French President Emmanuel Macron announced this Tuesday (12) an investment of 30 billion euros (almost 35 billion dollars) to reindustrialize France through the ecological and digital transition.
“The 2030 strategy should lead us to invest 30 billion euros to respond” to what can be considered “a kind of growth deficit for France,” said Macron, presenting his ‘France 2030’ plan six months before the presidential election.
Explaining the plan, which follows the European Union’s (EU) priorities to turn the page on the economic crisis caused by the coronavirus pandemic, the president lamented that France “sometimes” made decisions “15 or 20 years after European neighbors “.
“We must increase the capacity of the French economy to grow through innovation”, especially to “finance our social model”, added Macron, in a speech to businessmen and students at the Élysée Palace with a pre-campaign air.
One of the main measures will be the investment of 1 billion euros in small nuclear reactors, an energy widely used in France that does not generate greenhouse gases, but whose use in combating climate change divides countries and specialists.
EU countries have pledged to achieve carbon neutrality by 2050 and, in this sense, the French head of state wants France to become a “green hydrogen leader” in 2030, which will allow “decarbonization of the industry”.
Another 4 billion will go into transport, specifically to develop a low-carbon aircraft and to produce about 2 million electric and hybrid vehicles by 2030, a challenge within reach if large French manufacturers cooperate, according to Macron.
Agriculture is also included in this innovation and decarbonization plan, with 2 billion euros in investments, mainly in the robotics sector.
“We are going to make several technological bets” based on a “logic of scientific innovation” and “market organization”, added the liberal president, explaining the “cultural revolution” he proposes in terms of research in France for 2030.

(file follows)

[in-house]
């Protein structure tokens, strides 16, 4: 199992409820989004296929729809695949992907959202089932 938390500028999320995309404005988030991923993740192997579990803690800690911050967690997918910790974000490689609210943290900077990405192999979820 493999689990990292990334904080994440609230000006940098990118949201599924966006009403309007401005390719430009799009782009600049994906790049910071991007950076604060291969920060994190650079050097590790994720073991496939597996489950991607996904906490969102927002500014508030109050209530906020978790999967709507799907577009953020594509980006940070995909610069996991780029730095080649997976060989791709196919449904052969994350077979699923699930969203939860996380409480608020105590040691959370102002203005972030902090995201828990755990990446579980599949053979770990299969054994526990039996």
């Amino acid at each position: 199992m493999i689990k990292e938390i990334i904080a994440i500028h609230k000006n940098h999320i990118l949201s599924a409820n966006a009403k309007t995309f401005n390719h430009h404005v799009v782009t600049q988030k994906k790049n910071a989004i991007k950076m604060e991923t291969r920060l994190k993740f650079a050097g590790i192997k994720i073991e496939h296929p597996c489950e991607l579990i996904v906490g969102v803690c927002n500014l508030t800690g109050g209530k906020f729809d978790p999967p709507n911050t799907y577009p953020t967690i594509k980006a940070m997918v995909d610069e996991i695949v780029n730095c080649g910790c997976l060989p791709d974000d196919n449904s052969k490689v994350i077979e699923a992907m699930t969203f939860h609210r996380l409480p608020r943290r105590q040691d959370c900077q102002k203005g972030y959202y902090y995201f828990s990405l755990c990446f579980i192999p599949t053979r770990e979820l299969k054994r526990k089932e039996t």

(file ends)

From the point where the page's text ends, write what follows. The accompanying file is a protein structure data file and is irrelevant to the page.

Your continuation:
France must “invest in three revolutions: digital, robotics and genetics,” said the head of state.
Since taking office in 2017, Emmanuel Macron has always advocated greater European autonomy at the industrial level, against rivals like China, even defending measures to protect existing knowledge and boost innovation.
The international situation after the emergence of covid-19 reinforced this principle. The European pharmaceutical industry had to face its dependence on active inputs produced in Asia and the automotive sector was hit by the shortage of semiconductors.
The ‘France 2030’ plan thus foresees “almost 6 billion euros” to “double” the production of electronic compounds and “guarantee” the supply of semiconductors, said the president, for whom France “has lost an important part of its autonomy” in the robotics and digital sector.
The health crisis “signaled our vulnerability” and “our dependence”, acknowledged the head of state, also evoking the initial lack of masks and France’s failure to develop a vaccine against Covid-19.
“We must rebuild the terms of French and European productive independence,” urged Macron, whose country will assume the pro tempore EU presidency in January.